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Twisted Metal 4
Platform:  Playstation
# of Players:  1-4 (w/ multi-tap)
Developer:  989 Studios
Publisher:  989 Studios
Features:  Dual shock compatible
Ratings:  Everyone
Memory Req.:  
Info:  http://www.989.com
Twisted Metal just is not what it was. That is because what it was in the early days of TM1 & 2 was a car combat game made by Singletrac. Singletrac, for those of you who don't know, was a company who did a really good job on level design and car control and created really good car combat games back when car combat was not even a genre. Since then the Twisted Metal license has fallen into the hands of 989 Studios who have not done anything really impressive with it. Twisted Metal 4 adds a whole lot of new options and features but lacks in basic playability and fun.

In the continuing Twisted Metal plotline (did you know there was one?) the leader of the Twisted Metal tournament, Calypso, has been overthrown by Sweet Tooth and his gang of midget clowns. They now run the tournament, whose prize is whatever the winner desires. Entered in this year's contest are 20 different racers competing in 8 new arenas designed by the clown himself. All this is supposed to invoke a feeling of violence and mayhem but comes off pretty silly. It just seems like a way to push Sweet Tooth into overexposure as the Twisted Metal mascot.

The first thing that you will notice when you begin playing is just how quickly the game moves. The cars are fast, they corner well, and they fly across the screen. At first this seems like a good thing and it definitely would be if this were a platform game or a racing game. However, as car combat game this speedy game play really got on my nerves. Cars were constantly flying past me before e could even shoot each other and I found myself driving around circles trying to get into a fight. The radar was little help as it kept changing faster than I could adjust. I prefer the older versions where it was much easier to get into a shootout and more hits connected. Also the tradeoff of faster gameplay is less cars on the screen at once. Less cars means less destruction.

Some of the nicer aspects of the game lie in the features both before and during play. This is the first car mangling game where you can design the car from a selection of sizes, models, and colors. Then you can pick a battle cry (Hail to the King, baby!) and a special weapon. Even though there is not a lot of different cars to choose from (3 sizes and 3 designs in each size) it is nice to be able to match up a nice looking car with your favorite weapon instead of having to be stuck with the one they give you.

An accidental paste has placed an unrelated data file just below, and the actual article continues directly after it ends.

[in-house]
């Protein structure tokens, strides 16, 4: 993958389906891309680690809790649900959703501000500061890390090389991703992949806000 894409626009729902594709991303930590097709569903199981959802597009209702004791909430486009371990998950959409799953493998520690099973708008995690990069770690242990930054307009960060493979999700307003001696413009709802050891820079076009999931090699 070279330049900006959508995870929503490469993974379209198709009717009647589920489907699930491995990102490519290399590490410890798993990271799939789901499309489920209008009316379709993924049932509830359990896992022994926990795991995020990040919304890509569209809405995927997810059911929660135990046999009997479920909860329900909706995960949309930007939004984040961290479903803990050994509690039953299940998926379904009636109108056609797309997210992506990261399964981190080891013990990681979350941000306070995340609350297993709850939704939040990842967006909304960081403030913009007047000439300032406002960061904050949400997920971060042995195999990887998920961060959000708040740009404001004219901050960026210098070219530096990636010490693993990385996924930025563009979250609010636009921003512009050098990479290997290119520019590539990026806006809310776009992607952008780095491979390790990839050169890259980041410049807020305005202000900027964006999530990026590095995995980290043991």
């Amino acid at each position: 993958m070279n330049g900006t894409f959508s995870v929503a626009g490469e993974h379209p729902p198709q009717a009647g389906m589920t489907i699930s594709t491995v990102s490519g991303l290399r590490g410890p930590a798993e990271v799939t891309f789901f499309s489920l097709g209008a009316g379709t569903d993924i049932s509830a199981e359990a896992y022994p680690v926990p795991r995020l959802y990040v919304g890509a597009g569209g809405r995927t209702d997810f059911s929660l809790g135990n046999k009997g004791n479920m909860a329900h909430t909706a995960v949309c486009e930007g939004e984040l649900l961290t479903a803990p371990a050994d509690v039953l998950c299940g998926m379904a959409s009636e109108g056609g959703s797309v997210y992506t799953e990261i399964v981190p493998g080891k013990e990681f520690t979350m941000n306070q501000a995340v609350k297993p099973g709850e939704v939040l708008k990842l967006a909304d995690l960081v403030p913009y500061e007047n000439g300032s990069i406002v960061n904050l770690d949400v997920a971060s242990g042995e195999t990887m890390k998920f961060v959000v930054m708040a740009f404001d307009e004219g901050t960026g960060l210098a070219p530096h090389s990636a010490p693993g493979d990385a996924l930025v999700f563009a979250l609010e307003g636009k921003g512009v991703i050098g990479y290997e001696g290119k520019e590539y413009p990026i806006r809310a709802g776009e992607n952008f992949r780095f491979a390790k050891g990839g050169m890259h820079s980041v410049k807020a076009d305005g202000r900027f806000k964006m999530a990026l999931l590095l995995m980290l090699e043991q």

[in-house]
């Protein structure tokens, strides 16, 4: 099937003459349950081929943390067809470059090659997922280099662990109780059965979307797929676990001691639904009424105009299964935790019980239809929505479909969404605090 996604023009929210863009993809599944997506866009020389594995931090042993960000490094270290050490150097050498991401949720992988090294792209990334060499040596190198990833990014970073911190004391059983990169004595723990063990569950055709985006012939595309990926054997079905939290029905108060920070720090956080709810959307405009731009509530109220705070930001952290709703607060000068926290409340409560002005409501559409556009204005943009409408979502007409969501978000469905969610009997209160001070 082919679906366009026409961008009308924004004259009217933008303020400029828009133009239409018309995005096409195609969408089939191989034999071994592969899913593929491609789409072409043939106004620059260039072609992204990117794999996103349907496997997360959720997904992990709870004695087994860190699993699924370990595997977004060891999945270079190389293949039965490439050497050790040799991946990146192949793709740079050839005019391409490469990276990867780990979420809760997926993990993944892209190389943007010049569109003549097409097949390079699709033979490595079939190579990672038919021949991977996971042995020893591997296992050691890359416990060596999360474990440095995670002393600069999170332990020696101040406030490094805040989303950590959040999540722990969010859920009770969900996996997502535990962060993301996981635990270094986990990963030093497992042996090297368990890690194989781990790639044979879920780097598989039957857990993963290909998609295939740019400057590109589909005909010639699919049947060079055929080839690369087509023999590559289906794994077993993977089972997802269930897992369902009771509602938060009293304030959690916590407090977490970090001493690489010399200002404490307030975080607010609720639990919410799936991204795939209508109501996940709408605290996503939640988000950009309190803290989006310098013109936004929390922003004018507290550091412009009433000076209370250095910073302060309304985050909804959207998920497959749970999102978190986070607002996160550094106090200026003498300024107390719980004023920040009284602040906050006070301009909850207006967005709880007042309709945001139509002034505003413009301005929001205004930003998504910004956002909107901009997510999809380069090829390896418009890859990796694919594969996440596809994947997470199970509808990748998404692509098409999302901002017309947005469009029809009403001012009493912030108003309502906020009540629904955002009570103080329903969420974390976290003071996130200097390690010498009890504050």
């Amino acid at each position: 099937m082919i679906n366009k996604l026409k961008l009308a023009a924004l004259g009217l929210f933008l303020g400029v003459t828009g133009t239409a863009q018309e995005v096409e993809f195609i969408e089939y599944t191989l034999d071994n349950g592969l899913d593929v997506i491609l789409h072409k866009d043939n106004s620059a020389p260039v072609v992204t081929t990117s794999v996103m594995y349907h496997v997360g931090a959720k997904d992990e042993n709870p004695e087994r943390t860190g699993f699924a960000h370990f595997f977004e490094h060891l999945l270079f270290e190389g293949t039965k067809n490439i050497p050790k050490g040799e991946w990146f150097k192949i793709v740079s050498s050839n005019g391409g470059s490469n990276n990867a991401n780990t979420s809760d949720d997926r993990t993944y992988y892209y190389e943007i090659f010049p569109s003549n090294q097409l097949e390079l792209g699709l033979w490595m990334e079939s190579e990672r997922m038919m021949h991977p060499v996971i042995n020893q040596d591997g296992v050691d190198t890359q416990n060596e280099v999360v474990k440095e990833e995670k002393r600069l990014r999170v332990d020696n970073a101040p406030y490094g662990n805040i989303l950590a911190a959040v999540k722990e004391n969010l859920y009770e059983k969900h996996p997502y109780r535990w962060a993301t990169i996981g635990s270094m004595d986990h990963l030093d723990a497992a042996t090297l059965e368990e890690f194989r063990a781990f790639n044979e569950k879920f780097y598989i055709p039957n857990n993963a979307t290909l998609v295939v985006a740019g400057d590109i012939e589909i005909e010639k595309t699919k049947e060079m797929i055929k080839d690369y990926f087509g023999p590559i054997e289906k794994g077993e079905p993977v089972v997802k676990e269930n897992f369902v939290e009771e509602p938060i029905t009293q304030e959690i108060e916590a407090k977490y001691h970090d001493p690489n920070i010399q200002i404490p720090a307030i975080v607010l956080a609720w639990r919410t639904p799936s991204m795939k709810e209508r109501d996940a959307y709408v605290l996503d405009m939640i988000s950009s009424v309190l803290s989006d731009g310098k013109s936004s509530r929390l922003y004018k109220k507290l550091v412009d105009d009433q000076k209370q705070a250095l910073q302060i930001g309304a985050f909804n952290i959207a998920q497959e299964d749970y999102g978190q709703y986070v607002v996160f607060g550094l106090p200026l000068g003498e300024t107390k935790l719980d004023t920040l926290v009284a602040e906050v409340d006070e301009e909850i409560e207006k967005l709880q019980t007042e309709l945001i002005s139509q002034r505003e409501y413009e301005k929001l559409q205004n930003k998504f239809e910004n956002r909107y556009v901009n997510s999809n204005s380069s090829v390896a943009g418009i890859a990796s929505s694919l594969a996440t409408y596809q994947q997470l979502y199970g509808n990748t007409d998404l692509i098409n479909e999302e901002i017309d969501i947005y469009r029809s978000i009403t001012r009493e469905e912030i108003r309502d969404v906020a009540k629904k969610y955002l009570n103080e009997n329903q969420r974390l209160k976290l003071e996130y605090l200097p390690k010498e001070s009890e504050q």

In a game like this level design is a key ingredient. Since you have to use all of the paths and features in a combat atmosphere, the way that everything is laid out is very important. One advantage to this game is that there are a lot of warps and teleportation devices. This makes it easy to get to those hard to reach places. The problem with the levels it that there are too many hills, cliffs, and walls. It seemed like all I was doing was going up a hill and falling off. These obstacles become increasingly annoying since the collision physics between the ramps, walls and cars are all messed up. You will find yourself flipping over after tapping the walls and getting caught between falling and hanging on to the edges. A couple of times my car got caught in the wall graphic and I was doing 130 MPH without going anywhere.

I attribute most of these problems to the speed of the game. It feels less like you are driving on a road and more like you are a puck on the ice bumping and flying all over the place. I can see how this is supposed to give it a feeling of mayhem, but after playing for a while and barely hitting anything I got really fed up with all of the speed. If there were no other car combat games out there the TM4 might be worth getting, but even its own predecessor TM2 is far superior along with the Vigilante 8 series and Rogue Trip. TM4 is just another wasted license that should have been retired long ago.

Chris Shade


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